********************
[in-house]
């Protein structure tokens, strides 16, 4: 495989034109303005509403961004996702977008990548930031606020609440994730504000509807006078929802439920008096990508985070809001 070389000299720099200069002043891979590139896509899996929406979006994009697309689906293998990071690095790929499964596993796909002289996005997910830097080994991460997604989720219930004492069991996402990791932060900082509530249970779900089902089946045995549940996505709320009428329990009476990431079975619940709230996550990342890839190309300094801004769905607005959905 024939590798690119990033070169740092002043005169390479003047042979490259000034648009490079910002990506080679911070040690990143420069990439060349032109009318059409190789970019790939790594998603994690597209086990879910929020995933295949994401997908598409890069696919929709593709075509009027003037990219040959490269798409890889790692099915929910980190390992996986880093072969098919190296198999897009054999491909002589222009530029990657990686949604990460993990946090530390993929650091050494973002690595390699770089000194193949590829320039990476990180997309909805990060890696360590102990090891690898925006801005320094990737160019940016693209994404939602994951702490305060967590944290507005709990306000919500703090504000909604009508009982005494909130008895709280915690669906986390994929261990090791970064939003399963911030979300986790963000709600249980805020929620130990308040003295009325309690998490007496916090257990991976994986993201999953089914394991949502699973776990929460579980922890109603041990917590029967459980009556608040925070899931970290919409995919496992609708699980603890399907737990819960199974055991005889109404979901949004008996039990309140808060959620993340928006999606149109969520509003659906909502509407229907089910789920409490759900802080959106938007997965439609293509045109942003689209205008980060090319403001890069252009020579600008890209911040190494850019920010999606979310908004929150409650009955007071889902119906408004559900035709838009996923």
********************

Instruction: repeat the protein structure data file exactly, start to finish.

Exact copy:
[in-house]
């Protein structure tokens, strides 16, 4: 495989034109303005509403961004996702977008990548930031606020609440994730504000509807006078929802439920008096990508985070809001 070389000299720099200069002043891979590139896509899996929406979006994009697309689906293998990071690095790929499964596993796909002289996005997910830097080994991460997604989720219930004492069991996402990791932060900082509530249970779900089902089946045995549940996505709320009428329990009476990431079975619940709230996550990342890839190309300094801004769905607005959905 024939590798690119990033070169740092002043005169390479003047042979490259000034648009490079910002990506080679911070040690990143420069990439060349032109009318059409190789970019790939790594998603994690597209086990879910929020995933295949994401997908598409890069696919929709593709075509009027003037990219040959490269798409890889790692099915929910980190390992996986880093072969098919190296198999897009054999491909002589222009530029990657990686949604990460993990946090530390993929650091050494973002690595390699770089000194193949590829320039990476990180997309909805990060890696360590102990090891690898925006801005320094990737160019940016693209994404939602994951702490305060967590944290507005709990306000919500703090504000909604009508009982005494909130008895709280915690669906986390994929261990090791970064939003399963911030979300986790963000709600249980805020929620130990308040003295009325309690998490007496916090257990991976994986993201999953089914394991949502699973776990929460579980922890109603041990917590029967459980009556608040925070899931970290919409995919496992609708699980603890399907737990819960199974055991005889109404979901949004008996039990309140808060959620993340928006999606149109969520509003659906909502509407229907089910789920409490759900802080959106938007997965439609293509045109942003689209205008980060090319403001890069252009020579600008890209911040190494850019920010999606979310908004929150409650009955007071889902119906408004559900035709838009996923």